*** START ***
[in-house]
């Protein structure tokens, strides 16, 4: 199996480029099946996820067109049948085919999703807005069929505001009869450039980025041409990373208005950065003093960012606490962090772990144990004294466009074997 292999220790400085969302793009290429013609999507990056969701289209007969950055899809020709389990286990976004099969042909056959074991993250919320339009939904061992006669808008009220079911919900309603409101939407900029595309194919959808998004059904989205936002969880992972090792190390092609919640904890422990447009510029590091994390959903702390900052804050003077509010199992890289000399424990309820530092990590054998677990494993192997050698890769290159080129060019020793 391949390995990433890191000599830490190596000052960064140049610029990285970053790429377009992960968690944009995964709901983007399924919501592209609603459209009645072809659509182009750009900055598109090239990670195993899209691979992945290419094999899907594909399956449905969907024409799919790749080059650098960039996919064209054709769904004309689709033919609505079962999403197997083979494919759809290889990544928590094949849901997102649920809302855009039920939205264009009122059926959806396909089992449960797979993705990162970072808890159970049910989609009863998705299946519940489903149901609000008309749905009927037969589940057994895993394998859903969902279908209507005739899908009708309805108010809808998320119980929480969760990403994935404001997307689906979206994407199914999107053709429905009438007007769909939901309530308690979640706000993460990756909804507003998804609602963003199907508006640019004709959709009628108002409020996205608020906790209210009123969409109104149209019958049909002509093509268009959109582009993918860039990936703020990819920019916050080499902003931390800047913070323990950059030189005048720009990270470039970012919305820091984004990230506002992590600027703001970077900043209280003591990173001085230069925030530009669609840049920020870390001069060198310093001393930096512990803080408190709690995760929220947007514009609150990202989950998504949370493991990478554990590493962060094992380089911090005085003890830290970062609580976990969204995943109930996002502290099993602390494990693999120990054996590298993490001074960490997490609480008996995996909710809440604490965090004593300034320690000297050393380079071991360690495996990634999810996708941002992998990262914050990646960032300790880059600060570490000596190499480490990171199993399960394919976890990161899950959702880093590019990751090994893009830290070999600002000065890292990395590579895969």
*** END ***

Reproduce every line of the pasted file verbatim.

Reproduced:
[in-house]
């Protein structure tokens, strides 16, 4: 199996480029099946996820067109049948085919999703807005069929505001009869450039980025041409990373208005950065003093960012606490962090772990144990004294466009074997 292999220790400085969302793009290429013609999507990056969701289209007969950055899809020709389990286990976004099969042909056959074991993250919320339009939904061992006669808008009220079911919900309603409101939407900029595309194919959808998004059904989205936002969880992972090792190390092609919640904890422990447009510029590091994390959903702390900052804050003077509010199992890289000399424990309820530092990590054998677990494993192997050698890769290159080129060019020793 391949390995990433890191000599830490190596000052960064140049610029990285970053790429377009992960968690944009995964709901983007399924919501592209609603459209009645072809659509182009750009900055598109090239990670195993899209691979992945290419094999899907594909399956449905969907024409799919790749080059650098960039996919064209054709769904004309689709033919609505079962999403197997083979494919759809290889990544928590094949849901997102649920809302855009039920939205264009009122059926959806396909089992449960797979993705990162970072808890159970049910989609009863998705299946519940489903149901609000008309749905009927037969589940057994895993394998859903969902279908209507005739899908009708309805108010809808998320119980929480969760990403994935404001997307689906979206994407199914999107053709429905009438007007769909939901309530308690979640706000993460990756909804507003998804609602963003199907508006640019004709959709009628108002409020996205608020906790209210009123969409109104149209019958049909002509093509268009959109582009993918860039990936703020990819920019916050080499902003931390800047913070323990950059030189005048720009990270470039970012919305820091984004990230506002992590600027703001970077900043209280003591990173001085230069925030530009669609840049920020870390001069060198310093001393930096512990803080408190709690995760929220947007514009609150990202989950998504949370493991990478554990590493962060094992380089911090005085003890830290970062609580976990969204995943109930996002502290099993602390494990693999120990054996590298993490001074960490997490609480008996995996909710809440604490965090004593300034320690000297050393380079071991360690495996990634999810996708941002992998990262914050990646960032300790880059600060570490000596190499480490990171199993399960394919976890990161899950959702880093590019990751090994893009830290070999600002000065890292990395590579895969």